• hydrodynamics;
  • nuclear reactions, nucleosynthesis, abundances;
  • supernovae: general;
  • white dwarfs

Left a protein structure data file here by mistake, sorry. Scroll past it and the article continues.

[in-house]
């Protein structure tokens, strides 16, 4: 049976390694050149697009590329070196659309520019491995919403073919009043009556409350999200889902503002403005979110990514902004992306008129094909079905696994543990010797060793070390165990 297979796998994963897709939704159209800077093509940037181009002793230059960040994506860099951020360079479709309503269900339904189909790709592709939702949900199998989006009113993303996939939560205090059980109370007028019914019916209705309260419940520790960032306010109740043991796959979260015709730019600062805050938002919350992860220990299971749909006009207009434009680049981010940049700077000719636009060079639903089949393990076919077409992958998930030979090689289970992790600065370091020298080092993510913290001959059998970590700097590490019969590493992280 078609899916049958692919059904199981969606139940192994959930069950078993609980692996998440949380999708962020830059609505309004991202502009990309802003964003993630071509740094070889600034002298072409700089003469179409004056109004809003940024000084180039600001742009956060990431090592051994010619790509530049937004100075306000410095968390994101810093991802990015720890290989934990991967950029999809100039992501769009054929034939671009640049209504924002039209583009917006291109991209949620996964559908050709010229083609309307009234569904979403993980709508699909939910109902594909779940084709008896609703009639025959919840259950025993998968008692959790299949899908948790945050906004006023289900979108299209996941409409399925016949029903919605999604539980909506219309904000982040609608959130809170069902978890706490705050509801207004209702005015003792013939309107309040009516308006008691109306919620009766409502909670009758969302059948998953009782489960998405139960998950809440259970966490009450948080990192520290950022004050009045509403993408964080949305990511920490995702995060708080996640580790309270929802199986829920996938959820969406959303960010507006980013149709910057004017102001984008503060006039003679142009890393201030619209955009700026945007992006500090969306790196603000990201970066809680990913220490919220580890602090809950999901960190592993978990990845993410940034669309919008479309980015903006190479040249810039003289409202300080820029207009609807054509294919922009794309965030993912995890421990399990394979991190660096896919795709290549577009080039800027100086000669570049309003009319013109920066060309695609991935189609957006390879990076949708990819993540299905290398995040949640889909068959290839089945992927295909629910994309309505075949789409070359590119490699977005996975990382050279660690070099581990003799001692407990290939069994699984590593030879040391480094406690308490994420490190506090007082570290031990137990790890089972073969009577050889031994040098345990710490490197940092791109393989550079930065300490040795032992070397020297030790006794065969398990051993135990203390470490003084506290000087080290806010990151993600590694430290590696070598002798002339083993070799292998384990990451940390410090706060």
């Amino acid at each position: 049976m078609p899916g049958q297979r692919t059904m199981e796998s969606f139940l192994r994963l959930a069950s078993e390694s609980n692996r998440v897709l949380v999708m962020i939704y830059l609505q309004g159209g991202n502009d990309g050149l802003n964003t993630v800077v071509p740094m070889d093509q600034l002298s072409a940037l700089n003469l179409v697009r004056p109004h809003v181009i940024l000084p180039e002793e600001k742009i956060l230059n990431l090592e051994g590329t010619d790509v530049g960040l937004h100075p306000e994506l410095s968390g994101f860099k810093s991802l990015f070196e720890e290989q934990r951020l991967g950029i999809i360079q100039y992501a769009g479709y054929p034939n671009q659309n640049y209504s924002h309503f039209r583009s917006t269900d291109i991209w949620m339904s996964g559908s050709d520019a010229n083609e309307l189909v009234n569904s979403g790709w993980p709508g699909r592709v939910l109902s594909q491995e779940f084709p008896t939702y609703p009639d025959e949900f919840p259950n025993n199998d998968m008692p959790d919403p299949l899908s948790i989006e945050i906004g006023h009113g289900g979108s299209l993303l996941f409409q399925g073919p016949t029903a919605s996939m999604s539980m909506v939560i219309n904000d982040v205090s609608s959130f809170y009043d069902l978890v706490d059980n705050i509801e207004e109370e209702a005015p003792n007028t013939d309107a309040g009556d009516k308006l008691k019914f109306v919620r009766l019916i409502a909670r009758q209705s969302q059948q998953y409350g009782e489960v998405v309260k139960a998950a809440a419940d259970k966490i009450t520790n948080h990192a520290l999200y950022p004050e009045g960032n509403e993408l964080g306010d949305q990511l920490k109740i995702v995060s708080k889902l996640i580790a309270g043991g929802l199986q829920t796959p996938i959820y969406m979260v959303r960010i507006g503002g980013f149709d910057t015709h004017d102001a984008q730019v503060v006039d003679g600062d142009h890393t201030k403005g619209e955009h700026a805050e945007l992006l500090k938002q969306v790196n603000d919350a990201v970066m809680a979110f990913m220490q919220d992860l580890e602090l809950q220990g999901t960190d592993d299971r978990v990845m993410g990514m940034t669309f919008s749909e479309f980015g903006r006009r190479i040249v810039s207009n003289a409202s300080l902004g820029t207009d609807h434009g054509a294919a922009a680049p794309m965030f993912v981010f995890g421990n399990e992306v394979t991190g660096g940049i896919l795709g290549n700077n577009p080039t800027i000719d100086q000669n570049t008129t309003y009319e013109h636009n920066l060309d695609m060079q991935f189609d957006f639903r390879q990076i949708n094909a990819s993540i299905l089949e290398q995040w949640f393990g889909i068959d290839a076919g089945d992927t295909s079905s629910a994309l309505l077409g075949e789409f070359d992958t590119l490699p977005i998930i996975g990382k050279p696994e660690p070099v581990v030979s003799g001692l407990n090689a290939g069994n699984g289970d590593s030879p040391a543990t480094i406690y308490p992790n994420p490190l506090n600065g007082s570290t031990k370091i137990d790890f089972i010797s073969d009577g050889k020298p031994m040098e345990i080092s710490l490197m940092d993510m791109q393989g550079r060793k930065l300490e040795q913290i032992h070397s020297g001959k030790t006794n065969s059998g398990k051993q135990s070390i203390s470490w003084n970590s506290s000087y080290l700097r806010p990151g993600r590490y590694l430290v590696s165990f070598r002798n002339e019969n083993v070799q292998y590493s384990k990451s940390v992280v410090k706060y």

Despite their unique astrophysical relevance, the outcome of white dwarf binary mergers has so far only been studied for a very restricted number of systems. Here we present the results of a survey with more than 200 simulations systematically scanning the white dwarf binary parameter space. We consider white dwarf masses ranging from 0.2 to 1.2 M and account for their different chemical compositions. We find excellent agreement with the orbital evolution predicted by mass transfer stability analysis. Much of our effort in this paper is dedicated to determining which binary systems are prone to a thermonuclear explosion just prior to merger or at surface contact. We find that a large fraction of He-accreting binary systems explode: all dynamically unstable systems with accretor masses below 1.1 M and donor masses above ∼0.4 M are found to trigger a helium detonation at surface contact. A substantial fraction of these systems could explode at earlier times via detonations induced by instabilities in the accretion stream, as we have demonstrated in our previous work. We do not find definitive evidence for an explosion prior to merger or at surface contact in any of the studied double carbon–oxygen systems. Although we cannot exclude their occurrence if some helium is present, the available parameter space for a successful detonation in a white dwarf binary of pure carbon–oxygen composition is small. We demonstrate that a wide variety of dynamically unstable systems are viable Type Ia candidates. The next decade thus holds enormous promise for the study of these events, in particular with the advent of wide-field synoptic surveys allowing a detailed characterization of their explosive properties.